We are looking for someone to be our Crossing Guard this summer. Ensure the campers cross 47 1/2 Street safely and direct deliveries. Position is partially sitting, partially standing.
Schedule as follows:
Dates: July 20 - August 14
Hours: 9:15am - 5:15pm
If you could share, that would be wonderful. Those interested may reach me at 201-953-1351 or Kris@LWCGWC.com. Thank you!
Lake of the Woods & Greenwoods Camps
Decatur, Michigan 49045
YES ITS HAPPENING!!!!!!
Muster your decorated boat at 6:00 pm on the north shore of the lake. We will then start at 6:30. Look for the pontoon that will have the Grand Marshall banner on it. When everyone is ready to go, we head into and out of the big channel, then continue around the lake passing various judges. There will be prizes for the best decorated boats. REMEMBER 6:00 PM on JULY 4TH
In 1948 Jane Grube (about age 28), her husband William, and her 2 ½ year old son, Bill, lived in southwest Chicago and heard from her sister’s friend about a nice lake in southern Michigan. They decided to visit this lake for a weekend. They liked what they saw so they began to stay a couple weeks each summer. When Bill was seven, his brother, Jack, joined the family.
Eventually the family started to spend the entire summer at Hill’s Resort on Lake of the Woods. Mr. Grube worked in sales for a Chicago tool company and he would come and go from the lake each week. Jack recalls before the interstate was built the journey to LOW took over four hours. It began at 6 a.m. They would stop in Dowagiac at Caruso’s for a sandwich, visit the bakery, and time it just right so they could pull into the parking lot at Hill’s by check-in (12 noon). They wore their bathing suits so they could jump out of the car and into the lake. Jack grew up playing with the children of the families at the resort and the locals who lived near the lake.
Hills Resort consisted of 10 small one and two-bedroom cabins with a kitchen/living area. The bedrooms had drapes for doors. The only plumbing was cold running water at the kitchen sink. There was a communal outhouse that had hot and cold water for showers in the same building. The main building, called the “Snack Bar”, housed Mr. and Mrs. Hill. They built a convenience store/snack bar along the front of the house. They sold ice cream, basic groceries, candy, etc. There was a pinball machine and a shuffle board area and a pier with a gas pump at the end. Boats would arrive with kids from the Greenwoods camps to buy candy and play on the pinball machine. Then they would paddle back across the lake. Jane recalls Mr. Hill being very strict and would not allow the children to throw their candy wrappers on the ground. There was a fence on the north side of the property separating the resort from a cow pasture (formerly owned by the Broekhuizen family).
Jane says everyone around the area was “so friendly.” They wore bathing suits all day. There was always someone to talk with, sitting in the metal chairs outside the cabins. It was like a big family and sometimes they all ate dinner together. It was a very communal atmosphere with the locals and other families at the resort. Jane quilted with the other mothers as they watched the children play in the lake. She also had a sewing machine and she sewed a lot of clothes during the summers.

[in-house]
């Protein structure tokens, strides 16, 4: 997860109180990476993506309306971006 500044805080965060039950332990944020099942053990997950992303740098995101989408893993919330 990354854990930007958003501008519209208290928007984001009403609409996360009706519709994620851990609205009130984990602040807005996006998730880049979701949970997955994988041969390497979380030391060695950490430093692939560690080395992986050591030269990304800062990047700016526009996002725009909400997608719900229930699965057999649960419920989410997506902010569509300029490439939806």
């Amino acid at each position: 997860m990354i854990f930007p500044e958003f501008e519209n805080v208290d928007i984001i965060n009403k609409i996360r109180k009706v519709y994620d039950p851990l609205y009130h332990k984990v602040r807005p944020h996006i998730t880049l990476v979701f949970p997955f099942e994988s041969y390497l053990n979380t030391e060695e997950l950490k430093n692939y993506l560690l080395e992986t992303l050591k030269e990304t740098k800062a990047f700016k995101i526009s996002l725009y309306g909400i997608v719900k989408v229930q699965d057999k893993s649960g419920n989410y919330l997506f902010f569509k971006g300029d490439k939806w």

Each cottage had a row boat. Sometimes the dads would go fishing. People were well to do if they had a raft. The kids spent their time on inner tubes in the lake.
They walked the mile to town, sometimes twice a day, cutting through the woods by St. Mary’s church. Jane remembers frequently visiting Mrs. Weeks and her sister’s penny candy store, the Cozy movie theater, a jewelry store (now an auto parts store), an ice cream fountain where the barber shop is now. May Kaplan and her sister owned a grocery store where the Decatur Village offices are now.
On a rainy day they played cards, bingo, went on scavenger hunts, and Jack remembers going to Battle Creek for the Kellogg tour and getting ice cream with rice krispies on top at the end of the tour.
Jack recalls Mr. Red Wolffe was the law enforcement from the county or the DNR (?). He had no boat so when he wanted to check something on a boat in the lake he would walk to the end of the pier at Hill’s and motion for them to come in.
Jack spent most of his summers during his elementary and middle school years at LOW. Mr. Hill died and Mrs. Hill remarried. Eventually they sold the property to Garrett Broekhuizen. In the mid-1970’s the cottages were torn down one at a time, allowing a few of the long time families to continue to enjoy the property. Mr. Broekhuizen purchased property around the resort. In 1976 he built a house adjacent to the resort with the hope that Jane and her husband would purchase it, which they did, making them neighbors. Jane continues to enjoy summers in that home.
Hill’s Resort was one of three on LOW during the 1960’s. Hill’s, Ackleys and Motleys were all located on the south shore of the lake and Hill’s was the largest.
Jane continues to love spending summers at her home on LOW. She says people are too busy these days. They don’t take time to sit and talk like they used to. She spends time crocheting hats for infants and service men and women. Her sister, who introduced her to LOW, comes from Chicago to spend time with her during the summers. She also has a brother-in-law who lives just behind her. She spends the winters in New Hampshire with Jack and his wife.
June 15, 2020 Jane will celebrate her 100th birthday!!
Jane's summer schedule this year is uncertain because of the Covid-19 virus. But she is anxious to spend another summer on Lake of the Woods!
The following are pictures provided by Jack Grube, Jane's son, of earlier days on the lake and Hill's Resort.